A feature of this connection therefore is its adaptability for application in cramped locations and in places where the final exact location is not readily determined until the final assembling is made. For instance the small hole in the support may be easily drilled during assembling tocorrespond to ghe desired position of the supported mem- Further objects and advantages of the present invention will be apparent from the fol lowing description, reference being had to the accompanying drawing, wherein a preferred embodiment of one form of the present invention is clearly shown.

In the drawing:

Fig. 1 is an end View of the connection of this invention and-is taken looking to the right on Fig. 2.

I Fig. 2 is a side elevation of Fig. 1 and shows a section through the supporting plate. 90

Fig. 3 is a section on line 33 of Figs. 2 and 4.

Fig. 4 is a section on line 44 of Fig. 1. Fi 5 is a detail view of the resilient non- 5 meta lie bushing as molded and with the metal cup inserted therein.

' Similar reference characters refer to similar parts throughout the several views.

Reference numeral designates a sup- 10 port base for the bracket 11 which is sup ported thereby through the vibration-absorb ing yielding connection which is indicated as a whole by numeral 12. The support base 10 may be the chassis frame side rail of an automobile and the bracket 11 may support any of various devices on an automobile, for example the exhaust pipe and mufller, in such a way that sound and vibrations will not be transmitted through the connection 12. The bracket llmay be a pressed sheet steel part having a hole 13' therein. The molded resilient bushing 15 is preferably molded to the shape shown in Fig. 5 of a high grade soft rubber. Bushing 15 is assembled in the hole 13 vsimpl by pushing it into place, the

yieldability o the small end flanges 16 thereon readily permitting its insertion into hole 13. Prior to being compressed bushing. 15 fits snugly within hole 13 and its end flanges 16 terminate preferably approximately at the dotted lines 17 shown in Fig. 4:.

A metal on 20 having a flange 21 at one end is inserted snugly within the bushing 15. When bushing 15 is in its non-compressed state the cup 20 falls short of extendmg entirely through the bushing so that the bottom 22 of cup 20 is spaced a predetermined distance from the opposite end of the bush'-' in 15 (see Fig. 5). It is thus seen that when b0 t 25 is inserted through the hole 23 in the bottom 22 of cup 20 and hole 24in the support 10 and the nut 26 "screwed home that the bottom 22 will be drawn up against the support 10 and in the meantime the bushing 15 will be highly compressed between the flan e 21 and support 10. This compression of bus ing 15 will cause the resilient rubber to flow and bulge outwardly, as shown at 18, on both sides of the bracket 11. This outward bulg matter from entering around the rubber and causing rapid deterioration thereof.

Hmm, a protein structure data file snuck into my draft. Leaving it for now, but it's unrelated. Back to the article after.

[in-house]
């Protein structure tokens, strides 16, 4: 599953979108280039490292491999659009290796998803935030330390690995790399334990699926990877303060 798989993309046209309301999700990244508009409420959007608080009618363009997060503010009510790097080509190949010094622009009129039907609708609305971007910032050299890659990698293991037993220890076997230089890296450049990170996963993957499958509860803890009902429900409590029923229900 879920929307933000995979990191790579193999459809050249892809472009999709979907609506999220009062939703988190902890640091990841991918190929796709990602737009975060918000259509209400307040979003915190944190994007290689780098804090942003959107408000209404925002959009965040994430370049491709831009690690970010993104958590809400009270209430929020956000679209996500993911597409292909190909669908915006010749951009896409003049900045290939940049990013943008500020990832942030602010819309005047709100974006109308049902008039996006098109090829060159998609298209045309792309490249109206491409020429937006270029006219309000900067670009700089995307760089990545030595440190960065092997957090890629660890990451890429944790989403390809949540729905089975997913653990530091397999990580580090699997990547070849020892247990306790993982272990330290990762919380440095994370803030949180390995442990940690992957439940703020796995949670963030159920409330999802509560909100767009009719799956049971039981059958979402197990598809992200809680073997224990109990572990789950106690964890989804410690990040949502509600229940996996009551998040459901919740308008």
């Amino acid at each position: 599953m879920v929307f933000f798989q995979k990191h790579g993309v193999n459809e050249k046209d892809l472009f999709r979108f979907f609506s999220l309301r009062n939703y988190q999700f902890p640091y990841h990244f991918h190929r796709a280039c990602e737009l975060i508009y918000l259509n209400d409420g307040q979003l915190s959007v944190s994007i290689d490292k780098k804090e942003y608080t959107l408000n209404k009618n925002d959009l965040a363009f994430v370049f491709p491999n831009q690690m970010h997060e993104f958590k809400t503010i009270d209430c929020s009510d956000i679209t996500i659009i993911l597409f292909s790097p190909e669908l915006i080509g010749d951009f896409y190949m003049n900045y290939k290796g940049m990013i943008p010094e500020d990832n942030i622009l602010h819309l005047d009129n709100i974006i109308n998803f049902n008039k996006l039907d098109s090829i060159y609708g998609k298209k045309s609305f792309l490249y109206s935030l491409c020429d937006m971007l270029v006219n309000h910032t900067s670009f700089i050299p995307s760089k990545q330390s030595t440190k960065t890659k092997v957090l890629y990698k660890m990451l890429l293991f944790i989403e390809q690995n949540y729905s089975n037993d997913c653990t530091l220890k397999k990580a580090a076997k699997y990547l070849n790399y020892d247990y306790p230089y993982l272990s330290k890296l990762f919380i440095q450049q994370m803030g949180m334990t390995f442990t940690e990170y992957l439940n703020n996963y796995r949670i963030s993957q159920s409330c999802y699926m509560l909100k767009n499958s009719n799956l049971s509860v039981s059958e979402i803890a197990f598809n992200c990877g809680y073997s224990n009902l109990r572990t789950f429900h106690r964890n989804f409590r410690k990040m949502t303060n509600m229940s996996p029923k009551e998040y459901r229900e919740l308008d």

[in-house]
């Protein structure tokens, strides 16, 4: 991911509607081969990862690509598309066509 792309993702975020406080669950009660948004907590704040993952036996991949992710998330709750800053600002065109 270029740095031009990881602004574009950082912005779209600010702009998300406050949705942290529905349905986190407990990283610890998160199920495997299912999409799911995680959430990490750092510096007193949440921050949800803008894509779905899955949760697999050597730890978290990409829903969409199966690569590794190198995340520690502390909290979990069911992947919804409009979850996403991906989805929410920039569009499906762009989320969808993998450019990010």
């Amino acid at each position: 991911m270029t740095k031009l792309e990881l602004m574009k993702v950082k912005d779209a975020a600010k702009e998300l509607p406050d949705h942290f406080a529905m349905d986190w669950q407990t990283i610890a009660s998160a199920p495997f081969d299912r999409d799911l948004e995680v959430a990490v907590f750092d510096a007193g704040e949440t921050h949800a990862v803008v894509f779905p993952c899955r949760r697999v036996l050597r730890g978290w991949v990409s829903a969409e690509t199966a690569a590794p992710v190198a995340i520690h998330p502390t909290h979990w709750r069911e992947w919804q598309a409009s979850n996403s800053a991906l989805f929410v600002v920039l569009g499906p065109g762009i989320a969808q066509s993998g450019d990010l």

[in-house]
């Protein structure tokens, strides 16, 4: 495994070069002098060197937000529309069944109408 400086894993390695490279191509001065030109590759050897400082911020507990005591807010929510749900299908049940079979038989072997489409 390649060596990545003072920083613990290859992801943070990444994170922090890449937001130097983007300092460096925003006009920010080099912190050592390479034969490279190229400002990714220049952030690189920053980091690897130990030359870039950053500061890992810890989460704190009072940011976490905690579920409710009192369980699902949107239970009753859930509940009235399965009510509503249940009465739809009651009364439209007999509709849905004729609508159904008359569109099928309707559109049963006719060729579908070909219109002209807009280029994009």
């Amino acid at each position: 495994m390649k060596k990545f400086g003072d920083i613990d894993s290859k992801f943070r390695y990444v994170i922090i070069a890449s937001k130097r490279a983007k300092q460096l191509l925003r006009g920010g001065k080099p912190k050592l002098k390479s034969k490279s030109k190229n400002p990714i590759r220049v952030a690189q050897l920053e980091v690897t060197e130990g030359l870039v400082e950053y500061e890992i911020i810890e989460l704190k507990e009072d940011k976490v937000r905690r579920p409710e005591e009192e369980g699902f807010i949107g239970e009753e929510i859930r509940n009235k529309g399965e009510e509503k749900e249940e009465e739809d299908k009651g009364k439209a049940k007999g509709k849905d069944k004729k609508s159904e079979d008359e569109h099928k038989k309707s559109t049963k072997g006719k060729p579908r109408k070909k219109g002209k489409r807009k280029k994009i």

- The precise desired degree of compression on the rubberis determined by the distance the on bottom 22 falls short of being flush with t e endof bushing 15 when in its noncompressed state as shown in Fig. 5. This distance of course is fixedwhen the parts are bile to the chassis frame.

manufactured and hence the mechanic assembling the connection 12 to the parts 10 and 11 need give no attention to the degree of compression on the rubber but simply screws nut 26 home to clamp the bottom 22 of cup 20 up tight against the support base 10. The bracket 11 will then be yieldablf, supported in place by the connection 12 but be completely isolated from the support base 10 to substantially prevent all rattling and transmission of noises between these parts. If the bracket 11 supports the muflier of an automobile the resilient rubber 15 will prevent the mufiler noises from being transmitted to the chassis side rail 10 and thence to the car body.

In the form illustrated the cup 20 is hexagon in cross section to prevent the head 24 of bolt 25 from turning but obviously cup 20 could be round in cross section if a slightly cheaper construction is desired.

It will be noted that the resilient connection 12 requires no special design of the parts 10 and 11 for its attachment'thereto since these parts are plain flat plates at the point of attachment. It will also be noted that there two plates 10 and 11 can be retained by the isolating'conrection 12 very closely adjacent one another hence this connection 12 may be conveniently used for attaching the running boards and fenders of an automo- Of course man other uses will be readily apparent for such a simple form. of isolating connection. 2

While the form of embodiment of the present invention as herein disclosed, constitutes a preferred form, it is to be understood that other forms might be adopted, all coming fvithin the scope of the claims which folow. r

What is claimed is as followsi 1. In combination, a support base, a mem-. ber supported by said base by a yielding resilient connection, said, connection comprising: a resilient non-metallic bushing inserted snugly through a hole in said member and projecting on each side thereof, a metal cup inserted within said bushing and having an outwardly extending flange extending beyond the edges of said hole In said member, said cup having a depth less than the axial length of said bushing when in non-compressed state, and means for clamping the ottom of said cup against said support base and thereby compress and outwardly distort said bushing substantially equally on both sides of said member between said cup flange and said base. 4